09:26 AM

2.14.07: Wolf case goes to settlement conf - An interview with Josh's lawyer

After months of denying jailed videojournalist Josh Wolf's motions for release, Federal Judge William Alsup issued an order referring the case to a US magistrate, the SF Chronicle reports.

Without a request from either side, the judge handed the matter over to US Magistrate Joseph Spero (illustration via Law.com) to attempt a settlement. I talked to Josh's lawyer, Dan Siegel, about this development and the other aspects of the case.

"I don't really know where this came from," Siegel said. "It's a surprising and welcome development. No one on Josh's defense team has had any kind of secret negotations with the court. I hope no one from the prosecutions has either."

So does going before this magistrate improve the odds of Josh's release? "It should but I just dont know," Siegel said. "I'm not trying to be wiley here; it's completely unclear to me what the court may be thinking or what the US attorney may be thinking. He called Josh a 'so called journalist' and 'delusional.' "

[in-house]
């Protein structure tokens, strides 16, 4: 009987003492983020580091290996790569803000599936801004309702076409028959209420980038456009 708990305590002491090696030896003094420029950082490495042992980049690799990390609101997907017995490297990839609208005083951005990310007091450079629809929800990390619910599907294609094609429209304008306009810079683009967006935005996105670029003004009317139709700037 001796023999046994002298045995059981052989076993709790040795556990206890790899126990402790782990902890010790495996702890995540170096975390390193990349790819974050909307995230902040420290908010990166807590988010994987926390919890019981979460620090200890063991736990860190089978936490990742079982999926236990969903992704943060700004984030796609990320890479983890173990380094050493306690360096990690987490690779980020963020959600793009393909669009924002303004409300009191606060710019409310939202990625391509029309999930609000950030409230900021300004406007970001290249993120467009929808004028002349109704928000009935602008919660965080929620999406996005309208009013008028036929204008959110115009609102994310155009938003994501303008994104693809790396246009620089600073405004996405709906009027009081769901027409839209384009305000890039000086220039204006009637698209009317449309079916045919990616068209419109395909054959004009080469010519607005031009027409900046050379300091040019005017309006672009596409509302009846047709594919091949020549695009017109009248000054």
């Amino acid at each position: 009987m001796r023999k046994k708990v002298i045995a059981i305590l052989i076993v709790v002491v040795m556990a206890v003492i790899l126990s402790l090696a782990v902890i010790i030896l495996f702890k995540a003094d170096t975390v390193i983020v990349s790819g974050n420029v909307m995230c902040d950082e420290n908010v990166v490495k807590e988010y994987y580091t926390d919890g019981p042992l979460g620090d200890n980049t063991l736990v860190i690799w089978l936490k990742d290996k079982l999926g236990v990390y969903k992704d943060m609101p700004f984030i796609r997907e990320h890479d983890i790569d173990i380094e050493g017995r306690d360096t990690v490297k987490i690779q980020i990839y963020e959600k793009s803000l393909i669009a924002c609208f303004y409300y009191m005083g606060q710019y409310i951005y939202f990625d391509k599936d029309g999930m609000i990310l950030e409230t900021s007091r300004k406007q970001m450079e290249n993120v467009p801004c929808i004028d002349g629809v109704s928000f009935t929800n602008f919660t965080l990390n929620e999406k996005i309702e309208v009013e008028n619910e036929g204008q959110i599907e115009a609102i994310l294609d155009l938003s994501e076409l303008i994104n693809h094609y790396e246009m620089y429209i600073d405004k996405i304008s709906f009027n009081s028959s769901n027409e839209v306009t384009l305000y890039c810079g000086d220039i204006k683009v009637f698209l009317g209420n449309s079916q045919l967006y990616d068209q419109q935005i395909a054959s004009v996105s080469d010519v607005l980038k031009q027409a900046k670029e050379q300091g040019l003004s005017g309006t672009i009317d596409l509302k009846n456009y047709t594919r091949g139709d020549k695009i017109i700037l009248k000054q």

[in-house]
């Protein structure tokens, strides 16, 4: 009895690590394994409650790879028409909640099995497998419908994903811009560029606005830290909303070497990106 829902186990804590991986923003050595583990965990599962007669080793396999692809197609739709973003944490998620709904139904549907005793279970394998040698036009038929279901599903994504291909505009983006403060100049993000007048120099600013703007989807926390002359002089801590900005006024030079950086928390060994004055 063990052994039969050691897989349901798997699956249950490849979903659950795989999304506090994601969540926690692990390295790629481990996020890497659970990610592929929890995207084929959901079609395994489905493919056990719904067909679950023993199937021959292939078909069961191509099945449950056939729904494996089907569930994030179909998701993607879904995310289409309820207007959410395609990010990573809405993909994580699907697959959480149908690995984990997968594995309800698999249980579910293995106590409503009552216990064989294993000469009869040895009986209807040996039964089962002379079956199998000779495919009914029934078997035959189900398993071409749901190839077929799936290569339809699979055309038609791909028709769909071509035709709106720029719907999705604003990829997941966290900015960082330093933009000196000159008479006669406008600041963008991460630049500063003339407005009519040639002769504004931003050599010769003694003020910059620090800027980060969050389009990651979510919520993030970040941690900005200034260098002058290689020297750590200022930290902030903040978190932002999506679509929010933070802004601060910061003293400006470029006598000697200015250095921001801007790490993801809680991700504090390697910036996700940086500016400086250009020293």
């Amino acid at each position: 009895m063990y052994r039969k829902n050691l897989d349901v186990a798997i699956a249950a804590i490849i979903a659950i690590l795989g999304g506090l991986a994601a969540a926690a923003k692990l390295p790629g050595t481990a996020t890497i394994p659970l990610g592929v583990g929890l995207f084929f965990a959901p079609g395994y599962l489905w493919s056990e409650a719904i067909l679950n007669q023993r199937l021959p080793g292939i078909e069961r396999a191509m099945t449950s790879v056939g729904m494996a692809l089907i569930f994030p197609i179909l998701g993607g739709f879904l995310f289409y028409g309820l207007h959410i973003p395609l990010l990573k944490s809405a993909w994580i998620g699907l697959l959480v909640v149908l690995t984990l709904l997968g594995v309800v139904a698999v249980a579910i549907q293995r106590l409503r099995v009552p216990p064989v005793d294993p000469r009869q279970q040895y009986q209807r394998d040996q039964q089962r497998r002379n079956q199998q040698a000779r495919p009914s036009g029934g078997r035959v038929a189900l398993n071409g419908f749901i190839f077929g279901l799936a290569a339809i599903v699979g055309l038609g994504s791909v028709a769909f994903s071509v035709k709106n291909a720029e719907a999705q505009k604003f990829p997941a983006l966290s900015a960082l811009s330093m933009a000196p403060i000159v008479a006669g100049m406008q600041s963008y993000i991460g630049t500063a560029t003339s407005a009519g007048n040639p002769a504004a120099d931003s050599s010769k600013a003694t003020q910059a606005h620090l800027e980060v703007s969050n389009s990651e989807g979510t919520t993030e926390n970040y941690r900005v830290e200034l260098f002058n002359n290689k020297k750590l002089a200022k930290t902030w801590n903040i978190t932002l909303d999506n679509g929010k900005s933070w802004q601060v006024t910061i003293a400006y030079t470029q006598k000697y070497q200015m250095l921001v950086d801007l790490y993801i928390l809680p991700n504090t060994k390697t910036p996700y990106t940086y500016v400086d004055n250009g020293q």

It's hard to understand why the US attorney would make such aspersions, I said, since his status as a journalist is not at issue. There is no reporter's shield law in the federal system, so whether he is or isn't is immaterial.

The Justice Department under Bush has been very disrespectful of the role of journalists. It leads to abuses as in this case. This case has so many points where the government's actions appear to be reckless: the trivial nature of the offense involved, the lack of showing that Josh has (material evidene), the willingness to criticize an individual and attack his status as journalist.

Siegel said that the prosecution has been dropped against the individual charged with attacking a police officer in the melee, so that the need for Josh's video - never compelling - is now virtually gone. "One thing that is apparent is that the US attorney is assisting the San Francisco district attorney in doing an end-run around the California Shield. They couldn't bring this case in state court because of the reporter's shield.

The defense has offered to have the judge review the disk to determine if there is any relevant information on it. Indeed, this is standard procedure for any contested evidence, but "the judge has ducked the issue," Siegel said.

In a profile of Spero, Law.com quotes longtime friend Jan Little:

"Joe was plenty firm and efficient," Little said. "But what I liked was that he spoke to prosecutors and defense lawyers, defendants, girlfriends of defendants, probation officers and marshals all in the same direct, honest and comfortable way that is so Joe -- a calm talk that reaches people."